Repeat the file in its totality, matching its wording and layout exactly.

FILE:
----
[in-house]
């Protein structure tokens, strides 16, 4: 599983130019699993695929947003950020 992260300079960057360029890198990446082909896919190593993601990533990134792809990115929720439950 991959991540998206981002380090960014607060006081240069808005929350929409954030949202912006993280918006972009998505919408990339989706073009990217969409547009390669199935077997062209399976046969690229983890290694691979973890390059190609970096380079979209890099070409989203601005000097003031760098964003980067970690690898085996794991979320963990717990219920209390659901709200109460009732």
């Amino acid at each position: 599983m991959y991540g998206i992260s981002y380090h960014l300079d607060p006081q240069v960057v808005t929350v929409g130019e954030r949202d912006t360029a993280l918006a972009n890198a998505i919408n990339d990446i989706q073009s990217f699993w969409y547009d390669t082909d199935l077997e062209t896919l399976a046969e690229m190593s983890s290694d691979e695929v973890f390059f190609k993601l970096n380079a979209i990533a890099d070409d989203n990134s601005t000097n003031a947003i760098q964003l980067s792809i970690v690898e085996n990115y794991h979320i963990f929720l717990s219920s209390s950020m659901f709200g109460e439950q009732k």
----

[in-house]
């Protein structure tokens, strides 16, 4: 599983130019699993695929947003950020 992260300079960057360029890198990446082909896919190593993601990533990134792809990115929720439950 991959991540998206981002380090960014607060006081240069808005929350929409954030949202912006993280918006972009998505919408990339989706073009990217969409547009390669199935077997062209399976046969690229983890290694691979973890390059190609970096380079979209890099070409989203601005000097003031760098964003980067970690690898085996794991979320963990717990219920209390659901709200109460009732």
């Amino acid at each position: 599983m991959y991540g998206i992260s981002y380090h960014l300079d607060p006081q240069v960057v808005t929350v929409g130019e954030r949202d912006t360029a993280l918006a972009n890198a998505i919408n990339d990446i989706q073009s990217f699993w969409y547009d390669t082909d199935l077997e062209t896919l399976a046969e690229m190593s983890s290694d691979e695929v973890f390059f190609k993601l970096n380079a979209i990533a890099d070409d989203n990134s601005t000097n003031a947003i760098q964003l980067s792809i970690v690898e085996n990115y794991h979320i963990f929720l717990s219920s209390s950020m659901f709200g109460e439950q009732k």